Cherry Blossom: 3 posts

The Perfect Scent of Spring and Cherry Blossoms

Be wary of perfumes called Cherry Blossom. They promise a whirlwind of pink petals and poetry, but they’ll deliver a wan fruity-floral scent that doesn’t come close to the real thing.  What do they smell like, these flowers, that despite falling off almost as soon as they open, have captured the imagination of poets and philosophers? To contemplate a cherry blossom is to reflect on beauty and mortality, the passing of time and the power of subtle things.

The scent of cherry flower is indeed subtle, but it’s not bland. Neither is it sweet or fruity of the commercial fragrance type. The scent is bitter and green. If you bury your face in the petals and let the yellow pollen settle on your cheeks, you notice hints of Amaretto, honey and green sap. It’s surprisingly assertive, with enough character to stand out next to the pungent aroma of blooming pears and the sugary sweetness of apple flowers. Every spring, I wish I could distill it all into a fragrance, and every spring I give up on this idea. As Japanese poets have rightly noted, the beauty of cherry blossom is in its evanescence.

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Salt and Flowers

A Japanese friend once served me a cup of sakurayu, a salted cherry blossom tea that she brought from Kyoto. The flowers unfurled slowly in the hot water, turning the liquid a shade of pale pink and infusing it with the aroma of almond and apricot. This springtime drink made me wonder what it is about the combination of salt and flowers that makes it so intriguing. The topic of salt and flowers is the subject of my FT column, Magic of Salt. I explore salty effects in perfumery and the way they can uplift floral notes.

Salt has its own mild scent and, depending on its processing and provenance, it ranges from bitter and iodinated to flinty and flowery. However, the magic of salt is its ability to volatilize the aromas of other ingredients. You can experiment by cutting a tomato in half and smelling it raw. Then sprinkle it liberally with salt, wait for a few minutes and have another inhale. Even if your tomato is an uninspiring greenhouse variety, once salted, it will have a more pronounced perfume. To continue reading further, please click here.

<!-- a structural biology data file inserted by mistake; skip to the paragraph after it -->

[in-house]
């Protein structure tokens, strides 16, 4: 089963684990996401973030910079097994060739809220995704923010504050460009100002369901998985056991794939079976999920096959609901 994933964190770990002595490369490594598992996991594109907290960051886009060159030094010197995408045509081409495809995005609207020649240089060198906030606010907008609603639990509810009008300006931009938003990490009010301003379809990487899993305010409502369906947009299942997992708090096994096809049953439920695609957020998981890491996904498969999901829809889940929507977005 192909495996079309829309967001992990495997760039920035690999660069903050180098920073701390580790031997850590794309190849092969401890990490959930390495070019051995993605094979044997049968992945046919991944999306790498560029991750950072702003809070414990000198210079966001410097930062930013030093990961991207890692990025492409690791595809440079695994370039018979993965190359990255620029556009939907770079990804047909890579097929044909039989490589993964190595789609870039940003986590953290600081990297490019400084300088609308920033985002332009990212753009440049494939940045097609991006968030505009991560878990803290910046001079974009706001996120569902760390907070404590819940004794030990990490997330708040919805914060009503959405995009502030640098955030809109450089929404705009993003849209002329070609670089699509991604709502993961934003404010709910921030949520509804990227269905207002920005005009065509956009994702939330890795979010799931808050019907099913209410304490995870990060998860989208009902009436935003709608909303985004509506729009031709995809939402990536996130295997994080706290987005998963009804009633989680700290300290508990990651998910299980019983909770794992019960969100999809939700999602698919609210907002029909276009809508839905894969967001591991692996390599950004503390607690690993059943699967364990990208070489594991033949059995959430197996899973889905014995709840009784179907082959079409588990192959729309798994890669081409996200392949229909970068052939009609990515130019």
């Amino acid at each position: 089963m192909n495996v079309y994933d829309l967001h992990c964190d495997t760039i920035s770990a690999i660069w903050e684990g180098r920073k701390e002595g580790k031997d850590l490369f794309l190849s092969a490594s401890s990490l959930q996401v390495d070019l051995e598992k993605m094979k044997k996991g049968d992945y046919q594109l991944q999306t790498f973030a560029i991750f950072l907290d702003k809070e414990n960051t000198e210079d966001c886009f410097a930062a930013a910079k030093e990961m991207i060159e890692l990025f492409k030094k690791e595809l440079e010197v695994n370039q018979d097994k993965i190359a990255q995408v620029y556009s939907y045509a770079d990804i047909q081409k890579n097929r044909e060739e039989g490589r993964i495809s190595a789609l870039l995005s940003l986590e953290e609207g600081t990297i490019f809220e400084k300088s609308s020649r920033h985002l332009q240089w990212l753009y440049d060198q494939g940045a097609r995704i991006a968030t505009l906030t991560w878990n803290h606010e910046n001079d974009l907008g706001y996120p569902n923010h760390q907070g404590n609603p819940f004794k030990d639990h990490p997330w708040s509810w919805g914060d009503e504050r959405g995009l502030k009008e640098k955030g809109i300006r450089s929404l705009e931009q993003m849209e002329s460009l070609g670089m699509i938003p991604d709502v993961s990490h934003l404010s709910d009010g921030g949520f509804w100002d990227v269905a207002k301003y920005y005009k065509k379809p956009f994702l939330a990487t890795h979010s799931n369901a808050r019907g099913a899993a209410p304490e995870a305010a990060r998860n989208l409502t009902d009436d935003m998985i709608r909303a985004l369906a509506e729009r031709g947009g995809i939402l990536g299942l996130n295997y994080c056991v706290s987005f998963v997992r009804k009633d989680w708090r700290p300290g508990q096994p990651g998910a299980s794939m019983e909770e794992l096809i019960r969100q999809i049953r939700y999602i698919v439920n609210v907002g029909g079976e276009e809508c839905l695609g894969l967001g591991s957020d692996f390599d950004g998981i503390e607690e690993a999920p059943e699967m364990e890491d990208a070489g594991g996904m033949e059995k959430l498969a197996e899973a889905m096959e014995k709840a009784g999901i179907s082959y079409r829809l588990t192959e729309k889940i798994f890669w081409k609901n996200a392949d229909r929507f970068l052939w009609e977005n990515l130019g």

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Sakura Tea : Tasting Cherry Blossoms

Cherry blooming season is nearing its end in Japan, but our trees are just now bursting into bloom. “The cure for/This raucous world…/Late cherry blossoms,” wrote the great Japanese poet Kobayashi Issa, and as I walk to the subway each morning, I notice how the pink froth lights up the austere grey of the streets of Brussels. I take longer routes so that I can see more cherry trees and sometimes I take my lunch to the park where I experience my private hanami, flower viewing. Then I find stray petals tangled in my hair and clinging to my coat–reminders of our very late spring.

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Don’t believe the perfumes named Cherry Blossom–real flowers smell nothing like the cherries we associate with cough syrup or flavored candy. They have a fresh, green scent, with an earthy rose accent. It’s as delicate as the pink confetti of cherry petals. Given the love the Japanese have for sakura, cherry blossom, it’s not surprising that during the spring season you also find all sorts of cherry blossom flavored delights, including soft drinks, chocolate, pastries, ice-cream and candy. Pierre Hermé, the renowned French pastry chef, even offers cherry blossom flavored macarons at his boutiques in Tokyo.

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